The clavicle fracture (broken collarbone), is one of the most common acute shoulder and are quite common in sport which actually account for 2-5% of all adult fractures and seeing even more fractures in adolescents.
The clavicle is a long bone in the body that is located between the ribcage and the shoulder blade; it is most commonly broken at the middle third or known as mid-shaft where it is weakest.
Clavicle fractures are often caused by a direct blow to the shoulder, which can happen during a collision, direct impact, or falling on an out stretched hand (FOOSH). In athlete’s, these types of injuries can be quite common due to the mechanisms in which athletes get hit or fall in contact sports as you most likely saw Tony Romo fall on an outstretched arm this past week.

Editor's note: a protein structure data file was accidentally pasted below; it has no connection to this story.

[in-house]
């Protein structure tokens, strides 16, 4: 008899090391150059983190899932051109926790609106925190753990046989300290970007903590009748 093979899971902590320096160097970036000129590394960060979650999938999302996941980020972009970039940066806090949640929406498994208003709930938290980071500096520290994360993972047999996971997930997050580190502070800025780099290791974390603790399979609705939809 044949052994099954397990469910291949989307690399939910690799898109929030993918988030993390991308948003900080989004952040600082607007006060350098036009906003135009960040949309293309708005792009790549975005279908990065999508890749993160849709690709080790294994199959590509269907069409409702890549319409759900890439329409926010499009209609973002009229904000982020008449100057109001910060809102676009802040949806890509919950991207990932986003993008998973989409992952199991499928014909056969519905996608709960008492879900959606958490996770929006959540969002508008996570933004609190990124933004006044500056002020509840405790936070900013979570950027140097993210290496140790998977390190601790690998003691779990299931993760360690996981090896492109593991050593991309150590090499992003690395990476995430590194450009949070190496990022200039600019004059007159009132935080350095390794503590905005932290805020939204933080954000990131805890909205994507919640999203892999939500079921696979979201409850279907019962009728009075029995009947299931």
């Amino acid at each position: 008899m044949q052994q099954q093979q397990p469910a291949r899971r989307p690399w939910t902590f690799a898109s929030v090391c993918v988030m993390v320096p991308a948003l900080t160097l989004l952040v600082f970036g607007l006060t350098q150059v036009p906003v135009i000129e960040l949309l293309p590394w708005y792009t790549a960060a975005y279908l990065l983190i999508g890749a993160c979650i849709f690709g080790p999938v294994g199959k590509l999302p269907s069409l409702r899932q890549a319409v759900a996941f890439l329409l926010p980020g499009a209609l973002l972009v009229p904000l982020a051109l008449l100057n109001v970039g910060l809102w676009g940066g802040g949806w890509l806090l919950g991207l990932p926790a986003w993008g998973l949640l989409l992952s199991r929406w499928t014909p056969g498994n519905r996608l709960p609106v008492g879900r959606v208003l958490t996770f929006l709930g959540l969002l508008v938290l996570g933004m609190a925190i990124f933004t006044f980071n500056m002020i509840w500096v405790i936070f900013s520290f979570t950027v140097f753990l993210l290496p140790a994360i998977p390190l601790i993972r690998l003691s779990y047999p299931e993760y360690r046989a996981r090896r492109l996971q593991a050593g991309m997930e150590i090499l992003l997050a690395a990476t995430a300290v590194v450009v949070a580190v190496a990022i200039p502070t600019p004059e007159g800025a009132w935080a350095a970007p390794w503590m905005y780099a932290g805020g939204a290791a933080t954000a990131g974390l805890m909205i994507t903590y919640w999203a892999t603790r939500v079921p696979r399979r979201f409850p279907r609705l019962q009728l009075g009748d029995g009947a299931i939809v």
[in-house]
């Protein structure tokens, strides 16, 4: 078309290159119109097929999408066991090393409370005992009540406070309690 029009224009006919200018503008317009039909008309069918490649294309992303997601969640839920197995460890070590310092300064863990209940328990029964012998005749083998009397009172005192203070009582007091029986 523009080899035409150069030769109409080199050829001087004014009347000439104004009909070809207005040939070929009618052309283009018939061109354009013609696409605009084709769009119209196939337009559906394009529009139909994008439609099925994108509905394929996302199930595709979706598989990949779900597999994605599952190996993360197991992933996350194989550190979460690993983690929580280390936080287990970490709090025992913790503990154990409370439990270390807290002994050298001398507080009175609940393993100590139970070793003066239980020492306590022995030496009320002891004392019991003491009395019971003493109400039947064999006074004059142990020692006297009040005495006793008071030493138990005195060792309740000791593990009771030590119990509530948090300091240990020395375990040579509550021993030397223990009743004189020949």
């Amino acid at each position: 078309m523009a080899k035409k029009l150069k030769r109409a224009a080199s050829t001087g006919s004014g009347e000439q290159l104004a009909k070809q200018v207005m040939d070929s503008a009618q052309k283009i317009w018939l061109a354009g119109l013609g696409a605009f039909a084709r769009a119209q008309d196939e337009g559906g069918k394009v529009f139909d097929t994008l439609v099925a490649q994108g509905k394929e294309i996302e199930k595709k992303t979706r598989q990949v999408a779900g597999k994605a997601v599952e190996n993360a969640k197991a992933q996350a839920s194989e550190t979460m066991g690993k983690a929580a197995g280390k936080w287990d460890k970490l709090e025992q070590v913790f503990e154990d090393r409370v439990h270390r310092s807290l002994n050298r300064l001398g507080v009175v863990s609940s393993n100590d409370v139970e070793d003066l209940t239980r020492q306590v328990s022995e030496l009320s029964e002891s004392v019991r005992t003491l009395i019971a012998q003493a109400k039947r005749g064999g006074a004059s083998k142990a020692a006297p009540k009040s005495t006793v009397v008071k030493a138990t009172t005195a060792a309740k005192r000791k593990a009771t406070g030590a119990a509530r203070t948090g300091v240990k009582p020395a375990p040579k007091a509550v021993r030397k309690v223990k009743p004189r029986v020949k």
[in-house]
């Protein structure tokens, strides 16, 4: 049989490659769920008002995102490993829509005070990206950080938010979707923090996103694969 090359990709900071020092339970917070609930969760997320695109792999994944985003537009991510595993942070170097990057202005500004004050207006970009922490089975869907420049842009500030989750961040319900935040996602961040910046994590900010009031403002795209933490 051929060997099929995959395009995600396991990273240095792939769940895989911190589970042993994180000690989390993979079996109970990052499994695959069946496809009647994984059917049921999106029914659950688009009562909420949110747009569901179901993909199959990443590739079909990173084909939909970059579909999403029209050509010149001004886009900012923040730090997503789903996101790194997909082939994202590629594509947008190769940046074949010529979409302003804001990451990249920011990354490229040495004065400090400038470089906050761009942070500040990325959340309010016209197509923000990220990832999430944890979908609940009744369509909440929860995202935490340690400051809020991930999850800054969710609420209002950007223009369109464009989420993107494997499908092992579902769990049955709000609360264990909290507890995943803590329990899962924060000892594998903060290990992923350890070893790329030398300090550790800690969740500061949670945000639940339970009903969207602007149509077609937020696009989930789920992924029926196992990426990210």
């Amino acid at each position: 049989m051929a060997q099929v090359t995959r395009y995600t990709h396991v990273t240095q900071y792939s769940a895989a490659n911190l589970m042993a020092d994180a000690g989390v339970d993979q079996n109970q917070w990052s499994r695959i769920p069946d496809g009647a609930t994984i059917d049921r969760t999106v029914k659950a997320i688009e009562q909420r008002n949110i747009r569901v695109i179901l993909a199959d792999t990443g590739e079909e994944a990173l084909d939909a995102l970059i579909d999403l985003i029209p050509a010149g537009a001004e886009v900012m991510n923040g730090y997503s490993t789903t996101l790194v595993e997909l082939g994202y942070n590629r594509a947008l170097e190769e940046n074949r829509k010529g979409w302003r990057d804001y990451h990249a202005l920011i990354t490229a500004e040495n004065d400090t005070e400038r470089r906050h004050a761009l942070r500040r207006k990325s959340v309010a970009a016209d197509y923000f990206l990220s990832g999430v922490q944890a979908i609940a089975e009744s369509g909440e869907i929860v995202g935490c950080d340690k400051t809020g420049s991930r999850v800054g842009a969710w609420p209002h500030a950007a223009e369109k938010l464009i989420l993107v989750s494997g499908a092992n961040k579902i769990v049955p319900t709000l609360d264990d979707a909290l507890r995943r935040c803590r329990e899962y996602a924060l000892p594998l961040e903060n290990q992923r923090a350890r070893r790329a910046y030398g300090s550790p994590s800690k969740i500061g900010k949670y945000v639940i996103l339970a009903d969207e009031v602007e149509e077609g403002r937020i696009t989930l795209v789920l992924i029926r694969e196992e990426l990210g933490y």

Clavicle fractures can be very painful and may make it hard for one to move their arm. Additional symptoms include:
- Sagging shoulder (down and forward)
- Inability to lift the arm because of pain
- A grinding sensation if an attempt is made to raise the arm
- A deformity or “bump” over the break site
- Bruising, swelling, and/or tenderness over the collarbone
Treatment for any broke bone includes restricting movement or immobilize to allow healing. To immobilize a broken clavicle, wearing an armsling for 6-12 weeks is typical. Rehabilitation or Physical Therapy is also recommended after the sling is removed to restore joint mobility, flexibility, and muscular and functional strength.
Sometimes surgery is required depending on the severity, whether it’s displaced or a compound fracture (broken through the skin).
Can an athlete come back after a broken collarbone? Of course! However their recovery timeline always varies depending on level of play, sport, rehabilitation, and how the specific athletes body heals.
Jessica Thomas MS, ATC, CHC